Too many vertices for 16bit index type

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Too many vertices for 16bit index type

Postby DF » Wed May 18, 2011 6:55 pm

Hi

I have a scene with various 3d objects and a character, all is static, and it works. Now I have removed the static character and added an animated one.
Both the animated and the static characters look the same, I have opened them in irrEditor1.5 and loaded them both ok, though with the animated one, in the Message Log, it says it has Polycount:23734, while the static one it says it has Polycount:0.

When I try to open the animated one in the videogame, it says:
"Too many vertices for 16bit index type, render artifacts may occur."

The static model is .obj and the animated one is .x (one mesh).

And the model show up with the animations, but the mouse events don't work (its like someone is pressing the mouse buttons continuously), and sometimes the application shuts down randomly.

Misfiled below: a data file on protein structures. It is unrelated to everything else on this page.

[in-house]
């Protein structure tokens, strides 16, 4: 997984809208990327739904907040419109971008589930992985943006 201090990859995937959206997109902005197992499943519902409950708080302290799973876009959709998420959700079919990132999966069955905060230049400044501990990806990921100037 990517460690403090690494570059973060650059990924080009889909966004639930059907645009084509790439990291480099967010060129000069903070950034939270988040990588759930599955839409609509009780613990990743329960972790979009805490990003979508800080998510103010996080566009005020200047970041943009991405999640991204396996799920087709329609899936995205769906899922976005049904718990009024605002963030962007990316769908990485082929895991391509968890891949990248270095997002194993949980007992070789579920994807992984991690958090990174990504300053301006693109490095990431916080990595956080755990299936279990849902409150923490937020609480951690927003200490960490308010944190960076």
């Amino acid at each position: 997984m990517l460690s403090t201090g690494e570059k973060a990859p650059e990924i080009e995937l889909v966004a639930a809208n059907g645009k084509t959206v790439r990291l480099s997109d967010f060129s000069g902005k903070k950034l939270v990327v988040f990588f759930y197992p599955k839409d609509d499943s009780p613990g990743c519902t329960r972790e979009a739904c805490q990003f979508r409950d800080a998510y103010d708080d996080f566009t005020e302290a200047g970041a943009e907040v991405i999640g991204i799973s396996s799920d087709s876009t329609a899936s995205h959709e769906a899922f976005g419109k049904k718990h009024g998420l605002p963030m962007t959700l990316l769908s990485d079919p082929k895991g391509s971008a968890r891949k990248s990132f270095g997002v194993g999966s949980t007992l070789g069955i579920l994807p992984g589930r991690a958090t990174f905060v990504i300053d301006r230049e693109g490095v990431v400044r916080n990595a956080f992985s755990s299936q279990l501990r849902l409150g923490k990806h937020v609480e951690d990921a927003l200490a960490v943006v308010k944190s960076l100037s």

Does anybody know something about this? is there a way to use for instance 32bit index type then? The thing is that even before using the animated mesh, sometimes the application did strange things, and others it worked ok, even though the code was exactly the same (its like with the animated mesh loaded, it happens more often). Can some random errors happen due to too many vertices in the same scene?

thanks in advance for shedding any light to any of these questions.

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Postby mongoose7 » Thu May 19, 2011 2:04 am